RE: rant rant rant (was: Re: Issue 4: Text-Indent and DIV)
I'm not fighting a lonely battle here - there are a whole lot of battles
going on. CSS is not an unimportant one to anyone here - but it's also
not the only battle going on, and even I (who somehow obtained the
purist mantle) recognize that. I am, however, trying as hard as I can
to make sure that our CSS implementation is as pure as possible.
I'd love to embed a time-bomb in every product I ship - it would make
life easier for me as well as you - but that would cause an outcry.
We'll just have to make sure each new product is enough better than the
last one that people will WANT to switch.
Oh, and I'd rather say 'issue' than 'battle' - not everything is
obliterate-the-other-guy to me. There really is a philanthropist inside
me somewhere. :^) And in case you're wondering - other than being
heavily involved in the specification design, and watch-dogging spec
compliance, I don't really do much with CSS Positioning.
And again, the answer to the pending question - if you think our CSS (or
other feature) implementation sucks, tell us so. Preferably in great
detail. It sure makes my life easier. Don't assume that no-one here is
listening, or that your suggestions, ideas, or corrections will not be
heard or possibly acted upon.
> -----Original Message-----
> From: Todd Fahrner [SMTP:firstname.lastname@example.org]
> Sent: Sunday, August 03, 1997 10:56 PM
> To: Peter Fraterdeus; email@example.com
> Subject: rant rant rant (was: Re: Issue 4: Text-Indent and DIV)
> At 8:15 PM -0500 8/3/1997, Peter Fraterdeus wrote:
> > Imagine the person-years of wasted effort trying to hack around the
> >weirdness in the browsers. It's a crime of cosmic proportions!
> >and evil. (if a small bit of hyperbole may be forgiven...)
> It is a small bit of hyperbole, but not a large bit. (well, OK,
> "cosmic" is
> a stretch, but if the Web is the "universe of network-accessible
> information," it can indeed be forgiven.)
> I'll throw my hat in the ring and say that sloppy CSS implementations
> far worse than none at all from the POV of a commercial "extranet"
> development shop.
> Browser vendors! You are poisoning your own well to release
> checkbox" CSS implementations! Betas without short-fuse timebombs are
> as bad as bad final releases. Only intranet-privileged or foolhardy
> developers will take advantage of your superior (?) future
> if there's a significant percentage of dangerously-broken CSS
> implementations out there. "Dangerous" means "possibly worse than no
> CSS at
> all." If the non-technophile suit who controls the money might see hir
> in something other than the latest (even the other guy's browser), and
> a garbled mess, WE CAN'T USE CSS. We must build redundant sites, or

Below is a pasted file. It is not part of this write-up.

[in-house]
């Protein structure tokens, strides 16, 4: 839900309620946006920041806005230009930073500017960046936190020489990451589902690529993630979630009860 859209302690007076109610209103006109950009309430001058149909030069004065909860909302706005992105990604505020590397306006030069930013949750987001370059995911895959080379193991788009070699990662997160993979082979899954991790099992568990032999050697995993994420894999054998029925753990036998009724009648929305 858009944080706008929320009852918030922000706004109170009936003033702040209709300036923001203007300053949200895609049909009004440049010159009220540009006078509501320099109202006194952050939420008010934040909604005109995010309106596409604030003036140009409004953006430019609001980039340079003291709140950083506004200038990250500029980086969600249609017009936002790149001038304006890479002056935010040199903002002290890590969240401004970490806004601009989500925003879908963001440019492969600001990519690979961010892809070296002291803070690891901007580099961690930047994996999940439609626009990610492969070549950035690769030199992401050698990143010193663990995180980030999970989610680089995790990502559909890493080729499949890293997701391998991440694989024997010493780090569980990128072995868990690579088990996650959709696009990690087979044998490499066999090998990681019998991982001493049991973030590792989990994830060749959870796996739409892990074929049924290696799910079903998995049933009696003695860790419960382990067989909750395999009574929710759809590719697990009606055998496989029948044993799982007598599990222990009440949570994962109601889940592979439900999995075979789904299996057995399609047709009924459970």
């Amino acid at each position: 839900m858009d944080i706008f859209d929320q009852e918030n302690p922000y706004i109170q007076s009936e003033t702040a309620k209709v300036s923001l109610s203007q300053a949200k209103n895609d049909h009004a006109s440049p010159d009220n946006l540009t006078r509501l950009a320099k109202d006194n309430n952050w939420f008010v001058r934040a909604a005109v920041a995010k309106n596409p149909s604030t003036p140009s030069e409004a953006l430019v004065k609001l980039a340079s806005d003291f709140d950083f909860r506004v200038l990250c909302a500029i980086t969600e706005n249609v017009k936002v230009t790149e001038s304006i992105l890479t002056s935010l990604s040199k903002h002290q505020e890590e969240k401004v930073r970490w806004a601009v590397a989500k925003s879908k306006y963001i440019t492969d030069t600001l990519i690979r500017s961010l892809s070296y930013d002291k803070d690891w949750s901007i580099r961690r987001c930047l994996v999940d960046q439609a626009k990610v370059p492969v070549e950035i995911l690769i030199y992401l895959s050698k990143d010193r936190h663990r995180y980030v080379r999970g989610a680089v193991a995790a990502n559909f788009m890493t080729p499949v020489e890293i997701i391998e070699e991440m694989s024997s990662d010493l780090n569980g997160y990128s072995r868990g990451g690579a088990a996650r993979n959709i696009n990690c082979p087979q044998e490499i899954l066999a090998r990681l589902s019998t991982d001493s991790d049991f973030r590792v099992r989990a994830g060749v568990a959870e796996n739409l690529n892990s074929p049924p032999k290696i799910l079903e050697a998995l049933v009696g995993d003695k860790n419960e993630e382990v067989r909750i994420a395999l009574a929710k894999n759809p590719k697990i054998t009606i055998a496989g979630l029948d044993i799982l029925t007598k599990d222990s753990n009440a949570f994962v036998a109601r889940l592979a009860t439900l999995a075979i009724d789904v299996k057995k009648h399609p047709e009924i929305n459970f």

> the worst case (anathema to corporate PR departments and ambitious
> developers alike). Content management headaches and cost overruns
> Remember: every web developer already puts in at least 2 person-years
> year just keeping up with the browser wars - we can't deal with yet
> type of assault. Spotty CSS is like germ warfare: casualties are often
> high on your side as the enemy's - to say nothing of civilians.
> Some developers with whom I've spoken have concluded that the only
> they'd consider using CSS or the DOM anytime soon is within the safe,
> narrow confines of a browser-specific "channel". I can hardly blame
> I'm sure the browser war strategists are thrilled. Channels are like
> orgy rooms of the proprietary and the "proposed." Push isn't just
> "scheduled pull" of the same old stuff, it's stuff that won't work
> else. Nondegradable stuff. Stuff that up to 0.0004% of the Web might
> access. Stuff like CSS-P.
> Have you all noticed that CSS-P appears to be getting more engineering
> attention than CSS1? The CSS-P spec isn't even finished yet, but all
> current browser promo efforts seem to dwell on the wonders of
> positioning" and z-order, while CSS1 gets short schrift (sp?) as, uh,
> font stuff, unfortunately lacking fonts. Is it any wonder that such
> non-videophilic niceties as indents and leading are broken? I'm sure
> decisions are based on careful research at shopping malls and a
> vision of how close the Web could come to resemble MTV.
> Is Chris W. fighting a lonely battle at MS? And where's the other
> busy fixing CSS bugs? I don't suppose they've got proper cascading,
> inheritance, and the rest of it figured out amongst themselves, while
> delve into these issues for our own enlightenment (just in case we
> to write our own browser and deploy 50 million or so copies).
> Peter's question remains, though: what to do besides getting mad?
> Todd Fahrner